Apparently Mike Davis wants no part in what could be a long, involved answer to the ongoing “Distance Controversy” in the game of golf. Davis has begun the process of an orderly exit from the USGA, where he first came to prominence back in 2005.
Back then he became the USGA’s Director of Rules and Competitions after spending time as the understudy to Tom Meeks. Davis drew a lot of praise for his first U.S. Open setup at Winged Foot back in 2006.
Davis will be moving on to something that has been a keen interest of his — golf course design. He’s going to team up with Tom Fazio II and form Fazio and Davis Golf Design. He’ll now be swimming in the highly-competitive waters of the design field. With courses closing all over the country, established designers like Jack Nicklaus have sought work overseas and Jack has logged thousands of miles on his jet — Air Bear.
But Davis had a timeline in his mind early on in his role as CEO of the USGA.
“I could tell, five or six years into it, that this is not a job where I would be doing myself or the USGA a favor by staying too long,” said Davis, whose job required him to spend about 200 days a year away from home. “I got into the position where I knew I could only keep this pace up and keep the enthusiasm for so long. I’ve had a lot of CEOs tell me this type of job kind of wears you out, and it turned out to be very true.”
Totally understandable. Life on the road can wear tiresome and Davis’ decision didn’t come as a surprise to those closest to him. Davis was a college golfer at Georgia Southern and like many young players, he was scratching out golf hole layouts on paper when he was in high school. He won the 1982 Pennsylvania State Junior.
Favorite part of his USGA duties was working on preparing courses for all the USGA championships and the U.S. Open, in particular. But when you become the head honcho, other stuff can get in the way and Davis’ life became crowded with that “other stuff,” including the ongoing distance issue.
For the next 15 months, he has a lot of “stuff” still on his plate including the COVID-19 challenges, the new Golf House Pinehurst project and yes, the overseeing of the ongoing Distance Insights Project.
Davis caught some flak over the years, particularly for the 2015 U.S. Open at Chambers Bay and the 2017 championship at Erin Hills.
“Governance is not a popularity contest,” Davis pointed out and that was especially true when the USGA and R&A did away with the anchored putting style. “I look at the things we knew would be hard and unpopular with some, like anchoring and distance,” he said. “I remember when the board talked to me about applying for the position, and one of the things I said to them was, ‘We have to be willing to take on tough issues if they need to be taken on.’ And I used distance as an example. Because I love golf courses. It’s just destroyed me to see what’s happened in some ways because of distance.”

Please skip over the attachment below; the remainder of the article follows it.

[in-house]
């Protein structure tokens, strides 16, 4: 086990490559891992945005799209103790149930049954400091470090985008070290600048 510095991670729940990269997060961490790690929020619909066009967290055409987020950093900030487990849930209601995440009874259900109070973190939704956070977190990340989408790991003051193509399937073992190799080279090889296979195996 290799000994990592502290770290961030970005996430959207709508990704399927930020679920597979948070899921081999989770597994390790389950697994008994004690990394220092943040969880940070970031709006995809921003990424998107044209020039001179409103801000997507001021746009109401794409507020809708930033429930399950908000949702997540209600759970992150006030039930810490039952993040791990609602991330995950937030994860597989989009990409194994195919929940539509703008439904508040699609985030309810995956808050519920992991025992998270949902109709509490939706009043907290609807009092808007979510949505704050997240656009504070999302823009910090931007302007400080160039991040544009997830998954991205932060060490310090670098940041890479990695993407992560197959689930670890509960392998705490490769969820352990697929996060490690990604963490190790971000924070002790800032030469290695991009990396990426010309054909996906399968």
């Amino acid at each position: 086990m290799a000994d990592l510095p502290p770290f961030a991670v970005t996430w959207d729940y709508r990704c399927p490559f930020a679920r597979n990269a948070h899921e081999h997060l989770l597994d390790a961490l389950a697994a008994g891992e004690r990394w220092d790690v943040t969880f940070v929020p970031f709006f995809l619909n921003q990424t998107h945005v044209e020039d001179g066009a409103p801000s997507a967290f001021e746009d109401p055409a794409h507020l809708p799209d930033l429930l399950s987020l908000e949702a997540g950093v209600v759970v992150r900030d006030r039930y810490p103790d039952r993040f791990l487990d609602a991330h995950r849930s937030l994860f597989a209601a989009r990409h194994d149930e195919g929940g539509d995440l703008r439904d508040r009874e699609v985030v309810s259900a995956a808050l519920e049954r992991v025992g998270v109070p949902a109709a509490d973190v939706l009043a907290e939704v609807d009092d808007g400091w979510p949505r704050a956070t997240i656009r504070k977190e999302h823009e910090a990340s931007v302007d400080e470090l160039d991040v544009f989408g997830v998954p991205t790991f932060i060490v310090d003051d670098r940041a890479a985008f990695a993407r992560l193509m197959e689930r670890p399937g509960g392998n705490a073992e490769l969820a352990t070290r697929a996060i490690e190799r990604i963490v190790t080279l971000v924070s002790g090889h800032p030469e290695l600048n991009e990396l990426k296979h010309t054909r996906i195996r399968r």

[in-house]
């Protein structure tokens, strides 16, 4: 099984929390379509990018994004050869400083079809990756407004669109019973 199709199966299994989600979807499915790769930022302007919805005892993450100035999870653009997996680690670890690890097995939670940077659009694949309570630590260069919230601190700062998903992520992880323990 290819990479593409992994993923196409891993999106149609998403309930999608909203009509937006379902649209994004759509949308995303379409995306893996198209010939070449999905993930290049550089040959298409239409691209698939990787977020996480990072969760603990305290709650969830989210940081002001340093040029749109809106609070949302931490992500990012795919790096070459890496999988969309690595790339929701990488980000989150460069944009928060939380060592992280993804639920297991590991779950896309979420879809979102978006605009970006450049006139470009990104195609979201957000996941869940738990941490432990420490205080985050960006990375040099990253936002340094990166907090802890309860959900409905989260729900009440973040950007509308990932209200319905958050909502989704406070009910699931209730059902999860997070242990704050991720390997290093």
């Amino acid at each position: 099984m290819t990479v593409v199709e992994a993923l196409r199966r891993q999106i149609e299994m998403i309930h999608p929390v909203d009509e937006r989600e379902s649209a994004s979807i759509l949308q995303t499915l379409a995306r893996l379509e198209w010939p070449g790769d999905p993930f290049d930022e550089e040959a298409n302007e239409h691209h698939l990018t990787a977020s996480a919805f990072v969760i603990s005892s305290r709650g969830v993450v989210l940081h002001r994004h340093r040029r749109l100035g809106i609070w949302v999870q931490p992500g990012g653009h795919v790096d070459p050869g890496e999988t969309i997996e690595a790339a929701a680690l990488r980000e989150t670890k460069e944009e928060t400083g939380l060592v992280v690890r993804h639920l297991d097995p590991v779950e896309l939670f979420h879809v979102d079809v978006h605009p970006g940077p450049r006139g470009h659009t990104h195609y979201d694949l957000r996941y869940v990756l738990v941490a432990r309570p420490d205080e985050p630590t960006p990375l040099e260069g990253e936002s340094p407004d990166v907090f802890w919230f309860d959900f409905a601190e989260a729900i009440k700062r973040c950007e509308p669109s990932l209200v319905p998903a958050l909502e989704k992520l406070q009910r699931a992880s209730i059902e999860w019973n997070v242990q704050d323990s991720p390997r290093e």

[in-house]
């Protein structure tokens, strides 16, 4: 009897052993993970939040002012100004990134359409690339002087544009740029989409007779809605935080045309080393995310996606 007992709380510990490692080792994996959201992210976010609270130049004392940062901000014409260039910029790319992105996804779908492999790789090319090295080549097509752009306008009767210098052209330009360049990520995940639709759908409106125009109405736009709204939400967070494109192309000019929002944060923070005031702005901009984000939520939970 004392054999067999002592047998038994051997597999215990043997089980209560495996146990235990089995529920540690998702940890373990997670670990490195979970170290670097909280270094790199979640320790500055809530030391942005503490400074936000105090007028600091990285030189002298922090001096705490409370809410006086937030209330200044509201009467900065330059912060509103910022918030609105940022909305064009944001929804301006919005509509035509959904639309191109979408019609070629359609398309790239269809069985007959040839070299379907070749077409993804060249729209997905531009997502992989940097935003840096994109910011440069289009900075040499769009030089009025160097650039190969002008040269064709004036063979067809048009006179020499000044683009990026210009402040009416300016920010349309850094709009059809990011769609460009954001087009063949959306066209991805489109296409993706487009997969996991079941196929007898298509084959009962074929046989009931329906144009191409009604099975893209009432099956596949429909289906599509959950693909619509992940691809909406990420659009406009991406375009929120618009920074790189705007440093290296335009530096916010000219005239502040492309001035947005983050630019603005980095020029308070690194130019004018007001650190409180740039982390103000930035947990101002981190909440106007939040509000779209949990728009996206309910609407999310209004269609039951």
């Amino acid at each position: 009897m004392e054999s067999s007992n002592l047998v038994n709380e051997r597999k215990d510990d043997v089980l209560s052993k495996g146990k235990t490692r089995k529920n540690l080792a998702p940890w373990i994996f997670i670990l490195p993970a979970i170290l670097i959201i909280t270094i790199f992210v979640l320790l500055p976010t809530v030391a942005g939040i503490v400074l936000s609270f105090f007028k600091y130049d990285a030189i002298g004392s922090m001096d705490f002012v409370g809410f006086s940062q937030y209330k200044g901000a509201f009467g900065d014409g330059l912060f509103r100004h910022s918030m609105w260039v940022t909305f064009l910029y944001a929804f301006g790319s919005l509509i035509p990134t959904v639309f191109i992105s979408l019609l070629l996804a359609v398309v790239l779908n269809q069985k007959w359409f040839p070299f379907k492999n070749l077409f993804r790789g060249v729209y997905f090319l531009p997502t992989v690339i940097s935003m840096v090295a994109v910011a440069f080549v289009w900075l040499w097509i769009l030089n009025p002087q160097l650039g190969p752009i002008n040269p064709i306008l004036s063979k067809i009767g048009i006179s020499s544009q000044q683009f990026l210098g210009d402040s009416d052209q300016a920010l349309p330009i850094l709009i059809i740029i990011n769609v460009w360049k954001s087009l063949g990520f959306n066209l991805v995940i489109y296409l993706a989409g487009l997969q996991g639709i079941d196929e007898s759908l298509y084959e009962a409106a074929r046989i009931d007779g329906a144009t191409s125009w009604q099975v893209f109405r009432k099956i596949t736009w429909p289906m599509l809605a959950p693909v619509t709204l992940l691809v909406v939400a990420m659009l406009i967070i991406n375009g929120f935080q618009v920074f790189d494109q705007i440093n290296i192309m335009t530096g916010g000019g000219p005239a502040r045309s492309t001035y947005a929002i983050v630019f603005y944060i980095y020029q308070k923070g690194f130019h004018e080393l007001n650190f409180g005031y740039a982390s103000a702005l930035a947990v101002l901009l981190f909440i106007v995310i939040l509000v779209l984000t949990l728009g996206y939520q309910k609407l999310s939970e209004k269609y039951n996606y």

With so much still sitting on the USGA table, the big question is: Who will succeed Davis in that key role?
“I’ll be part of process, but I’m not going to be choosing my successor,” said Davis. “I’m sure I’ll offer something about what the job entails and what I think is needed. When the time comes, I’ll make sure people know that this is the new person. I’ll be helpful, but also ready to say, ‘Here you go. Take my office.’ I think it’s a more comfortable thing.”
The USGA’s next key guy will be chosen by the starched shirt and tie crowd that make up the executive committee. But evidently they need some help as they’ve hired hired a search firm.
They want to have Davis’ replacement on the job by May of 2021 before the U.S. Open at Torrey Pines in June of next year.
Perhaps the most obvious candidate is John Bodenhamer. Last year Bodenhamer was named Senior Director of Championships. You get the notion that Davis is in his corner. “John has done a tremendous job,” Davis recently pointed out.
Whoever it is next will have the tough task of addressing the ongoing distance concern and something will happen in 2021.
Davis said he isn’t worried that his departure will slow momentum on the Distance Insights Project, which because of the pandemic has been postponed until early next year.
“Our board is very aligned with the R&A leadership that this is something we have to solve,” Davis reiterated. “We don’t yet know how we’re going to solve it, in terms of what we should do, how we do it, when we should do it. But that will work itself out. We committed millions of dollars to this, and when you look at the data, so crystal clear. You just can’t argue it. It’s something that’s going to happen long after I’m gone, but that we know is going to happen.”
So it will be off-into-the-sunset of golf course design for Davis, who has done a remarkable job at the USGA, all things considered.
But looks like the distance monkey will now become someone else’s problem.
And that’s a beautiful thing for Mike Davis.